Having grown up on a small hobby farm in Langley, B.C. and beginning with a small flock of Muscovy ducks at the age of 5, my interests and passion for animals and wildlife have only continued to grow over the years. Although born and raised in the city for the first few years of my early childhood, my parents made the fortuitous decision to leave the city life and venture out into farming community. As any young boy growing up should do, I spent much time trespassing on neighbors property, exploring various wood plots, forest groves, marshes, ponds and wetlands looking for nothing in particular, but taking in and appreciating all of the intricacies of the natural world. This time spent outdoors peaked my curiosity about the flora and fauna and general ecology of the region I was growing up in.

My animal interests were also fostered by time spent on the farm and my first avicultural mistake was made when I was 6 years old by trying to help a young duckling hatch out of its egg. I have been making various other avicultural mistakes since this time, each one reinforcing the fact that Mother Nature typically knows best. By the time I was in my mid teens I had amassed a fair size collection of exotic pheasants and waterfowl including some threatened species such as Nene, Emperor Geese, Mikado and Reeves Pheasants. This interest in the rare and exotic lead me to pursue internships at various locations, both locally and abroad to increase my hands on experience with various wildlife. I began a summer internship at Hancock Wildlife Research Center when I was 20 which then lead me to taking on a zoologist position at Mountain View Conservation and Breeding Center when I was 22. When I was 23, I took over the collection management at Hancock Wildlife due to my former mentor having to leave Canada because of an expiring work permit, a position I maintained for another five years. During my university years at the University of the Fraser Valley, I took off a few semesters to travel and participate in various conferences overseas and this eventually led me to co-coordinate the fourth in a series of symposia on avicultural conservation entitled The International Symposium on Breeding Birds in Captivity in 2007. Once my university career came to an end, I decided to go out on my own, starting a consulting company specializing in conservation breeding, environmental and wildlife management.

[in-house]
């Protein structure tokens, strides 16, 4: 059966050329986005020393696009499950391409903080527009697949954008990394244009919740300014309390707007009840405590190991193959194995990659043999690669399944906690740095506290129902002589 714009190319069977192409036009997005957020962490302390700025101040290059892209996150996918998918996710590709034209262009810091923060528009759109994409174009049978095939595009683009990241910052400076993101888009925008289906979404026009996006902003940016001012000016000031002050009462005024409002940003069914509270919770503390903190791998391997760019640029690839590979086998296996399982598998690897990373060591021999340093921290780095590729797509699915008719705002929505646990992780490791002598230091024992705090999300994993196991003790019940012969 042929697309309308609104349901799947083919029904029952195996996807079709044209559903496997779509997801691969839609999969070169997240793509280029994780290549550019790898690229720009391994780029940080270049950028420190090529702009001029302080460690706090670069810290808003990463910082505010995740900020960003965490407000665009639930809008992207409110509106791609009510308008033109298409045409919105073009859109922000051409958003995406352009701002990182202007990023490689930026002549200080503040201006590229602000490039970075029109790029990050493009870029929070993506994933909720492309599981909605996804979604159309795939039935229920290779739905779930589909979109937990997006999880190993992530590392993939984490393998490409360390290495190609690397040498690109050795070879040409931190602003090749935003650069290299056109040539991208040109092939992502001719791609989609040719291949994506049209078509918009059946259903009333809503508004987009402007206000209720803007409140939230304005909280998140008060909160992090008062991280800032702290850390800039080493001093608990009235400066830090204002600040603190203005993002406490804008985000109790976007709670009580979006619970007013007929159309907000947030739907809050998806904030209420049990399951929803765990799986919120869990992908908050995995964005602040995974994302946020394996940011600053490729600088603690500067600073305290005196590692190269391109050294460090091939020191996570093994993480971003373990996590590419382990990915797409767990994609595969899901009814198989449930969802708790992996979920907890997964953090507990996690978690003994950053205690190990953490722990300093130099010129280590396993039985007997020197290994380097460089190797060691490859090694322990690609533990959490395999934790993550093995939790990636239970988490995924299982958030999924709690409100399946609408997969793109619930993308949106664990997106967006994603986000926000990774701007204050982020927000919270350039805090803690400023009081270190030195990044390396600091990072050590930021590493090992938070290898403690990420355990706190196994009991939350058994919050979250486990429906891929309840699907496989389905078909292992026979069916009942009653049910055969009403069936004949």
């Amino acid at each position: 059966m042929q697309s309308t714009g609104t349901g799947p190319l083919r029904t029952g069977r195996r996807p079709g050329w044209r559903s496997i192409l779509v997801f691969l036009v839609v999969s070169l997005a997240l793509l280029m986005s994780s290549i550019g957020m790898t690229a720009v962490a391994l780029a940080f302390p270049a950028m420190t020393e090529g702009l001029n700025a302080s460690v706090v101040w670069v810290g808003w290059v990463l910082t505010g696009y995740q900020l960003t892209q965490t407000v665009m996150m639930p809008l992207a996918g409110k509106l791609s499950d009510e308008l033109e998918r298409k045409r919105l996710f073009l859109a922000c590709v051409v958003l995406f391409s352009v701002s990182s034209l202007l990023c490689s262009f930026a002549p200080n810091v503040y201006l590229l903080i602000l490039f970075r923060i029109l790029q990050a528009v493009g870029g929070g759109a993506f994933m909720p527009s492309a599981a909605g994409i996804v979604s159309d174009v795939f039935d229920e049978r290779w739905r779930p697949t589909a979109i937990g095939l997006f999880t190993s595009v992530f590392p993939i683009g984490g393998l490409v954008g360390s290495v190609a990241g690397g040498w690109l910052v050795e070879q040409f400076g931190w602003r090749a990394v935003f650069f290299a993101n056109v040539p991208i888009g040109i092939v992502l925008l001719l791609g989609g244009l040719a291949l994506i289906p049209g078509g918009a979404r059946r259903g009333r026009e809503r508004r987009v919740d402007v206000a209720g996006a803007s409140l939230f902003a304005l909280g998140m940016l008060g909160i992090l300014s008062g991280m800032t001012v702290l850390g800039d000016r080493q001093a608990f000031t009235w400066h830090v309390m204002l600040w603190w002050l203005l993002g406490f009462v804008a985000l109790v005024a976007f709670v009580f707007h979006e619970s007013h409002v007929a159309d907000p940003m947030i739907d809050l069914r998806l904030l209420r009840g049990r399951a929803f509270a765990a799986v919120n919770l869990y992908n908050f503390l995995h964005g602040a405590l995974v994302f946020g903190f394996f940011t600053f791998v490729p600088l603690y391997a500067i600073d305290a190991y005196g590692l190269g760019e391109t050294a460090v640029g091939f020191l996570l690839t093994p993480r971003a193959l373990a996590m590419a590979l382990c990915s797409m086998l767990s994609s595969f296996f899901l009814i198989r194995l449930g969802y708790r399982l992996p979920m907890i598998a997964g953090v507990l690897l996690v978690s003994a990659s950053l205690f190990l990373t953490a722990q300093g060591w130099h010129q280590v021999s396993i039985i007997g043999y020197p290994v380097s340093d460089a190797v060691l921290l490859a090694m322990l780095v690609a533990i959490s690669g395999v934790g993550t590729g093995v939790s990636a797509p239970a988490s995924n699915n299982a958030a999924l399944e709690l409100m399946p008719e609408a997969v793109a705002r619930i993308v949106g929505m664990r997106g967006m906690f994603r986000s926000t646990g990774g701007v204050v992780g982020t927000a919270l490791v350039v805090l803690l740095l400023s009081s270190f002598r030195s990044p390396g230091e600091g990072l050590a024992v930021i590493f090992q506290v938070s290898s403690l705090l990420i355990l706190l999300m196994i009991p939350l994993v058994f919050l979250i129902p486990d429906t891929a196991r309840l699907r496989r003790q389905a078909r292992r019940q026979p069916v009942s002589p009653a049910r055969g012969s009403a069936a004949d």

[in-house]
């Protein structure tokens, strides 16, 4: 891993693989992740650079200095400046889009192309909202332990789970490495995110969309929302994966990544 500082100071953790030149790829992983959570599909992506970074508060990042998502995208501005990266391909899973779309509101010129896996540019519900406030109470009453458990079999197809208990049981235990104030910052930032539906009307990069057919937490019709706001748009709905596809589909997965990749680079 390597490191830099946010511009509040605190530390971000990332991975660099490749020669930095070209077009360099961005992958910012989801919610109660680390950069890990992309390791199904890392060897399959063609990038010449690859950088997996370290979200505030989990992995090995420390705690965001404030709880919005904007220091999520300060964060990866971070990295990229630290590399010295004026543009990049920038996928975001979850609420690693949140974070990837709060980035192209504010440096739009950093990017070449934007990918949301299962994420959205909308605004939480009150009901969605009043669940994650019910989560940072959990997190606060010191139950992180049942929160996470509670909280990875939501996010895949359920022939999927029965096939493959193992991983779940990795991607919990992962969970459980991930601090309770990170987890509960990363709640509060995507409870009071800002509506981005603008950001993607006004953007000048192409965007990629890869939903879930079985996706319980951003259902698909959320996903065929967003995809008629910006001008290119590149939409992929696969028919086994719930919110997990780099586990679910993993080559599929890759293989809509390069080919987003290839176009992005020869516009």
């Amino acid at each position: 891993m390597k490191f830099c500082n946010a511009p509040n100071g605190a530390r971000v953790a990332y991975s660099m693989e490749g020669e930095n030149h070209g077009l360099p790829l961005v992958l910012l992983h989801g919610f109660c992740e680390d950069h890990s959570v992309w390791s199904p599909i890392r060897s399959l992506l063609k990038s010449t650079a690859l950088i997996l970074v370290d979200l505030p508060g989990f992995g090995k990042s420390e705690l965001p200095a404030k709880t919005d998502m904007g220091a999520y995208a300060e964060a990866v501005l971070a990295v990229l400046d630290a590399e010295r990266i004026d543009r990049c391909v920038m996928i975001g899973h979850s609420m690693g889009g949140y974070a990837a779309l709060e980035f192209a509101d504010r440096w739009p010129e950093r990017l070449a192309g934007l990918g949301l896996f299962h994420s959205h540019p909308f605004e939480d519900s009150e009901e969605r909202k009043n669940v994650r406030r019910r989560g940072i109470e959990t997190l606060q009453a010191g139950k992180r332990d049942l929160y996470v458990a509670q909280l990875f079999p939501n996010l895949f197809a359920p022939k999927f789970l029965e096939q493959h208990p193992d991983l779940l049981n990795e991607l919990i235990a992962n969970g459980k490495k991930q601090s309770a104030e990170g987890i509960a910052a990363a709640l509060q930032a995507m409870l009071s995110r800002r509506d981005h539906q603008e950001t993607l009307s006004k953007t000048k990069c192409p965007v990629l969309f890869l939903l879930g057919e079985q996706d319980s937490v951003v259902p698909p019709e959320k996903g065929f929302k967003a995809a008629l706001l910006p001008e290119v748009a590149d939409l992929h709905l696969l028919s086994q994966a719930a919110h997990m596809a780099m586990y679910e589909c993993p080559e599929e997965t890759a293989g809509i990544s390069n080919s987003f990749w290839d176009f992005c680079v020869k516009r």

I am very honoured to have been chosen to represent Wildlife Preservation Canada’s New Noah for 2013, and very much look forward to learning about many of the threatened endemics found there. I hope to be able to help contribute to the conservation and preservation of this unique ecosystem and look forward to developing many professional relationships with other conservationists and being able to share with them my love for both maple syrup and hockey.